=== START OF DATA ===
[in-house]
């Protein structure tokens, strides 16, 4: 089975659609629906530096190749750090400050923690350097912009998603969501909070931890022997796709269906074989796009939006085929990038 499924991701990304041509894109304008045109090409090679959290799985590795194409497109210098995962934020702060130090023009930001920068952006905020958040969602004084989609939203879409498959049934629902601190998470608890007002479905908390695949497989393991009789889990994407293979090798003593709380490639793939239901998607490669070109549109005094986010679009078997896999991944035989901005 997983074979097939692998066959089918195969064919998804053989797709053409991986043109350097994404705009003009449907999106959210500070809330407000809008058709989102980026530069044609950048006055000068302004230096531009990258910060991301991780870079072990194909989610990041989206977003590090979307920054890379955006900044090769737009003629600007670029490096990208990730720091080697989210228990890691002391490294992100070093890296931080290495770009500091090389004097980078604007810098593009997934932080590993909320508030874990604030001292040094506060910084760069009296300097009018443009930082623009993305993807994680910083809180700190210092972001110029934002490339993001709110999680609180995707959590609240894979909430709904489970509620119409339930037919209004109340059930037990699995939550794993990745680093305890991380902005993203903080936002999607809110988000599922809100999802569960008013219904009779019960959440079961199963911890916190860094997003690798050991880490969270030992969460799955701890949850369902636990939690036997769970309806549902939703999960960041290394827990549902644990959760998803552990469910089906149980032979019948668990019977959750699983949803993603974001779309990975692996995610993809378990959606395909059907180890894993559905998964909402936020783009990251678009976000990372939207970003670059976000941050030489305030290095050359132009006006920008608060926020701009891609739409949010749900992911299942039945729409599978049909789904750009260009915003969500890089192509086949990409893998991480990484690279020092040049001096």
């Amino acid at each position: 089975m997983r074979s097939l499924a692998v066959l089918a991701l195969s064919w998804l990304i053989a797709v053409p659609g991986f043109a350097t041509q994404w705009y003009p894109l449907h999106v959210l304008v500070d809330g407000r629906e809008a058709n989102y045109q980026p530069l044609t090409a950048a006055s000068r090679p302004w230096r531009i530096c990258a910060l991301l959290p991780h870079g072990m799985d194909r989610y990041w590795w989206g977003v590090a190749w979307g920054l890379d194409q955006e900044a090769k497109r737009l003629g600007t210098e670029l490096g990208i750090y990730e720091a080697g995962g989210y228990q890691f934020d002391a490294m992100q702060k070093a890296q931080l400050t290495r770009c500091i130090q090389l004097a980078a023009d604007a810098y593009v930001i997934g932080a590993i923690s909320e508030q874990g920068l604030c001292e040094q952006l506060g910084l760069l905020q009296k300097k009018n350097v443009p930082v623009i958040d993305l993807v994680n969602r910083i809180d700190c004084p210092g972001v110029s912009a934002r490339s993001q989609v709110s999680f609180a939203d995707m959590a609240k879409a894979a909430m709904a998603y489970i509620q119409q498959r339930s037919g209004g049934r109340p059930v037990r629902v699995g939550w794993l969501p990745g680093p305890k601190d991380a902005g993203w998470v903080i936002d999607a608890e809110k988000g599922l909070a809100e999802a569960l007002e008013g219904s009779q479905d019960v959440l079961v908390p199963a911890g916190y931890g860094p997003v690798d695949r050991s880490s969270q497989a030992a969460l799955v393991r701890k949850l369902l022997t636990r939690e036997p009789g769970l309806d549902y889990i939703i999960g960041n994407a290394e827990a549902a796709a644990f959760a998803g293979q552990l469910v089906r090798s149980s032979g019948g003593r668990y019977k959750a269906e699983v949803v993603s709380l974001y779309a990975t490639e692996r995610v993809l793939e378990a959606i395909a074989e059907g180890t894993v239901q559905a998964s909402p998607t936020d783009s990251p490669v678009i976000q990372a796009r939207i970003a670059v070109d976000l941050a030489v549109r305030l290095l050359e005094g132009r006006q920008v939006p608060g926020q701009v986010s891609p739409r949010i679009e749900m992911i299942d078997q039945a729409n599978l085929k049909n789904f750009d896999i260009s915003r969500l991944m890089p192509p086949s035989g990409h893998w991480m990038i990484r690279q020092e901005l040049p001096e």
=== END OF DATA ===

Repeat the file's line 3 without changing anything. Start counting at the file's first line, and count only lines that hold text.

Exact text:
């Amino acid at each position: 089975m997983r074979s097939l499924a692998v066959l089918a991701l195969s064919w998804l990304i053989a797709v053409p659609g991986f043109a350097t041509q994404w705009y003009p894109l449907h999106v959210l304008v500070d809330g407000r629906e809008a058709n989102y045109q980026p530069l044609t090409a950048a006055s000068r090679p302004w230096r531009i530096c990258a910060l991301l959290p991780h870079g072990m799985d194909r989610y990041w590795w989206g977003v590090a190749w979307g920054l890379d194409q955006e900044a090769k497109r737009l003629g600007t210098e670029l490096g990208i750090y990730e720091a080697g995962g989210y228990q890691f934020d002391a490294m992100q702060k070093a890296q931080l400050t290495r770009c500091i130090q090389l004097a980078a023009d604007a810098y593009v930001i997934g932080a590993i923690s909320e508030q874990g920068l604030c001292e040094q952006l506060g910084l760069l905020q009296k300097k009018n350097v443009p930082v623009i958040d993305l993807v994680n969602r910083i809180d700190c004084p210092g972001v110029s912009a934002r490339s993001q989609v709110s999680f609180a939203d995707m959590a609240k879409a894979a909430m709904a998603y489970i509620q119409q498959r339930s037919g209004g049934r109340p059930v037990r629902v699995g939550w794993l969501p990745g680093p305890k601190d991380a902005g993203w998470v903080i936002d999607a608890e809110k988000g599922l909070a809100e999802a569960l007002e008013g219904s009779q479905d019960v959440l079961v908390p199963a911890g916190y931890g860094p997003v690798d695949r050991s880490s969270q497989a030992a969460l799955v393991r701890k949850l369902l022997t636990r939690e036997p009789g769970l309806d549902y889990i939703i999960g960041n994407a290394e827990a549902a796709a644990f959760a998803g293979q552990l469910v089906r090798s149980s032979g019948g003593r668990y019977k959750a269906e699983v949803v993603s709380l974001y779309a990975t490639e692996r995610v993809l793939e378990a959606i395909a074989e059907g180890t894993v239901q559905a998964s909402p998607t936020d783009s990251p490669v678009i976000q990372a796009r939207i970003a670059v070109d976000l941050a030489v549109r305030l290095l050359e005094g132009r006006q920008v939006p608060g926020q701009v986010s891609p739409r949010i679009e749900m992911i299942d078997q039945a729409n599978l085929k049909n789904f750009d896999i260009s915003r969500l991944m890089p192509p086949s035989g990409h893998w991480m990038i990484r690279q020092e901005l040049p001096e």